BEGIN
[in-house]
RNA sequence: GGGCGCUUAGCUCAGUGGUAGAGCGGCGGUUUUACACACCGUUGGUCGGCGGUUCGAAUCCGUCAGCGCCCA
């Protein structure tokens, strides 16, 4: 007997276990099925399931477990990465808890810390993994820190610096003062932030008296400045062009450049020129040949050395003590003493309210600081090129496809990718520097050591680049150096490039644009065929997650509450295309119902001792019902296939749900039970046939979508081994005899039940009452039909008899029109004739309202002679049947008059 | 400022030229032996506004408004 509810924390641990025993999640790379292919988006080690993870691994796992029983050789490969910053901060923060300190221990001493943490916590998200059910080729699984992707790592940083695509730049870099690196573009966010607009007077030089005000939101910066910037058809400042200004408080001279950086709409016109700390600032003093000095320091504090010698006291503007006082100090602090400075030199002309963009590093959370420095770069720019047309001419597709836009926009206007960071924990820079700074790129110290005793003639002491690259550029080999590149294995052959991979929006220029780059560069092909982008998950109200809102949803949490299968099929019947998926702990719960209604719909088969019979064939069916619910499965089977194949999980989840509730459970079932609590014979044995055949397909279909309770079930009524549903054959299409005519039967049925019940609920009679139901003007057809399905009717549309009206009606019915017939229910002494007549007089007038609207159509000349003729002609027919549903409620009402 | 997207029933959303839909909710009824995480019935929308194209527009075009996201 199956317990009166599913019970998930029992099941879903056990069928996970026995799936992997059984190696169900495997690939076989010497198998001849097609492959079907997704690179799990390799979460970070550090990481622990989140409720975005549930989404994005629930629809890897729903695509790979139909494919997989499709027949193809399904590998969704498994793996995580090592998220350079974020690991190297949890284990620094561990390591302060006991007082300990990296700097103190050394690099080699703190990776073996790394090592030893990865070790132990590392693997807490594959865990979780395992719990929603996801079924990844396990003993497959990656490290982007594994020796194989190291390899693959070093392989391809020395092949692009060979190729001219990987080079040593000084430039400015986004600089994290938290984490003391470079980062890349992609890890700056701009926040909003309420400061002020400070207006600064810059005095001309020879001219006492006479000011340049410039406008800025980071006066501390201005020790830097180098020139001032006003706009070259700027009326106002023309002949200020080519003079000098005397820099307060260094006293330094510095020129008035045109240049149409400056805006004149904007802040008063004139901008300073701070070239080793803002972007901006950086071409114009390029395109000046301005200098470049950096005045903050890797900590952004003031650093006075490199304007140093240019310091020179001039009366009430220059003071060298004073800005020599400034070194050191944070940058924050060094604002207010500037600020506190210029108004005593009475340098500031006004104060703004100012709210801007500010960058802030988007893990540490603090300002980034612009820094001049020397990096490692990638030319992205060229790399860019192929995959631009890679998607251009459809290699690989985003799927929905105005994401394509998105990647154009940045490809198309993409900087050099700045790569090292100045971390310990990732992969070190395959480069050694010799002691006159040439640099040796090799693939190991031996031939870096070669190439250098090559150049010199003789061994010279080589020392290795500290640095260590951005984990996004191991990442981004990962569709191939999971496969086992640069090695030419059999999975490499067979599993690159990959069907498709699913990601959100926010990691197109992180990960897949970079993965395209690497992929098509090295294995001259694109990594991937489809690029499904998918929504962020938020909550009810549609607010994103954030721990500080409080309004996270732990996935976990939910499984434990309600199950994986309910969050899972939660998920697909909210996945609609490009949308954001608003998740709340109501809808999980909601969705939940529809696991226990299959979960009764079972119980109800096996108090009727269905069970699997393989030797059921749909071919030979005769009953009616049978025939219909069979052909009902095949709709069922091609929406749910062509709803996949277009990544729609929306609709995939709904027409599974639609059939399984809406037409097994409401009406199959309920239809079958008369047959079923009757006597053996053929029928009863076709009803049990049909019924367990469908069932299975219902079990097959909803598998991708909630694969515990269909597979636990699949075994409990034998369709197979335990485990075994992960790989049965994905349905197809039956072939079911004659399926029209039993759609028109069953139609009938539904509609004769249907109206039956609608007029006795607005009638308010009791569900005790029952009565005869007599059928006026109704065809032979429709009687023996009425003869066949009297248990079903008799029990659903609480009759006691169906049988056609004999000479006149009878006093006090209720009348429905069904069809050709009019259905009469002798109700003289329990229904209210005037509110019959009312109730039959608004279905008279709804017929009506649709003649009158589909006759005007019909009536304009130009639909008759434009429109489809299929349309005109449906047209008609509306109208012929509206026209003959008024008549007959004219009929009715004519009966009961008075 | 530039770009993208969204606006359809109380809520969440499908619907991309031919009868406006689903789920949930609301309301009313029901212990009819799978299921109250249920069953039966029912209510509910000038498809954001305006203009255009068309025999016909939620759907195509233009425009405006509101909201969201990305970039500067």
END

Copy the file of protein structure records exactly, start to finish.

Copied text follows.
[in-house]
RNA sequence: GGGCGCUUAGCUCAGUGGUAGAGCGGCGGUUUUACACACCGUUGGUCGGCGGUUCGAAUCCGUCAGCGCCCA
């Protein structure tokens, strides 16, 4: 007997276990099925399931477990990465808890810390993994820190610096003062932030008296400045062009450049020129040949050395003590003493309210600081090129496809990718520097050591680049150096490039644009065929997650509450295309119902001792019902296939749900039970046939979508081994005899039940009452039909008899029109004739309202002679049947008059 | 400022030229032996506004408004 509810924390641990025993999640790379292919988006080690993870691994796992029983050789490969910053901060923060300190221990001493943490916590998200059910080729699984992707790592940083695509730049870099690196573009966010607009007077030089005000939101910066910037058809400042200004408080001279950086709409016109700390600032003093000095320091504090010698006291503007006082100090602090400075030199002309963009590093959370420095770069720019047309001419597709836009926009206007960071924990820079700074790129110290005793003639002491690259550029080999590149294995052959991979929006220029780059560069092909982008998950109200809102949803949490299968099929019947998926702990719960209604719909088969019979064939069916619910499965089977194949999980989840509730459970079932609590014979044995055949397909279909309770079930009524549903054959299409005519039967049925019940609920009679139901003007057809399905009717549309009206009606019915017939229910002494007549007089007038609207159509000349003729002609027919549903409620009402 | 997207029933959303839909909710009824995480019935929308194209527009075009996201 199956317990009166599913019970998930029992099941879903056990069928996970026995799936992997059984190696169900495997690939076989010497198998001849097609492959079907997704690179799990390799979460970070550090990481622990989140409720975005549930989404994005629930629809890897729903695509790979139909494919997989499709027949193809399904590998969704498994793996995580090592998220350079974020690991190297949890284990620094561990390591302060006991007082300990990296700097103190050394690099080699703190990776073996790394090592030893990865070790132990590392693997807490594959865990979780395992719990929603996801079924990844396990003993497959990656490290982007594994020796194989190291390899693959070093392989391809020395092949692009060979190729001219990987080079040593000084430039400015986004600089994290938290984490003391470079980062890349992609890890700056701009926040909003309420400061002020400070207006600064810059005095001309020879001219006492006479000011340049410039406008800025980071006066501390201005020790830097180098020139001032006003706009070259700027009326106002023309002949200020080519003079000098005397820099307060260094006293330094510095020129008035045109240049149409400056805006004149904007802040008063004139901008300073701070070239080793803002972007901006950086071409114009390029395109000046301005200098470049950096005045903050890797900590952004003031650093006075490199304007140093240019310091020179001039009366009430220059003071060298004073800005020599400034070194050191944070940058924050060094604002207010500037600020506190210029108004005593009475340098500031006004104060703004100012709210801007500010960058802030988007893990540490603090300002980034612009820094001049020397990096490692990638030319992205060229790399860019192929995959631009890679998607251009459809290699690989985003799927929905105005994401394509998105990647154009940045490809198309993409900087050099700045790569090292100045971390310990990732992969070190395959480069050694010799002691006159040439640099040796090799693939190991031996031939870096070669190439250098090559150049010199003789061994010279080589020392290795500290640095260590951005984990996004191991990442981004990962569709191939999971496969086992640069090695030419059999999975490499067979599993690159990959069907498709699913990601959100926010990691197109992180990960897949970079993965395209690497992929098509090295294995001259694109990594991937489809690029499904998918929504962020938020909550009810549609607010994103954030721990500080409080309004996270732990996935976990939910499984434990309600199950994986309910969050899972939660998920697909909210996945609609490009949308954001608003998740709340109501809808999980909601969705939940529809696991226990299959979960009764079972119980109800096996108090009727269905069970699997393989030797059921749909071919030979005769009953009616049978025939219909069979052909009902095949709709069922091609929406749910062509709803996949277009990544729609929306609709995939709904027409599974639609059939399984809406037409097994409401009406199959309920239809079958008369047959079923009757006597053996053929029928009863076709009803049990049909019924367990469908069932299975219902079990097959909803598998991708909630694969515990269909597979636990699949075994409990034998369709197979335990485990075994992960790989049965994905349905197809039956072939079911004659399926029209039993759609028109069953139609009938539904509609004769249907109206039956609608007029006795607005009638308010009791569900005790029952009565005869007599059928006026109704065809032979429709009687023996009425003869066949009297248990079903008799029990659903609480009759006691169906049988056609004999000479006149009878006093006090209720009348429905069904069809050709009019259905009469002798109700003289329990229904209210005037509110019959009312109730039959608004279905008279709804017929009506649709003649009158589909006759005007019909009536304009130009639909008759434009429109489809299929349309005109449906047209008609509306109208012929509206026209003959008024008549007959004219009929009715004519009966009961008075 | 530039770009993208969204606006359809109380809520969440499908619907991309031919009868406006689903789920949930609301309301009313029901212990009819799978299921109250249920069953039966029912209510509910000038498809954001305006203009255009068309025999016909939620759907195509233009425009405006509101909201969201990305970039500067």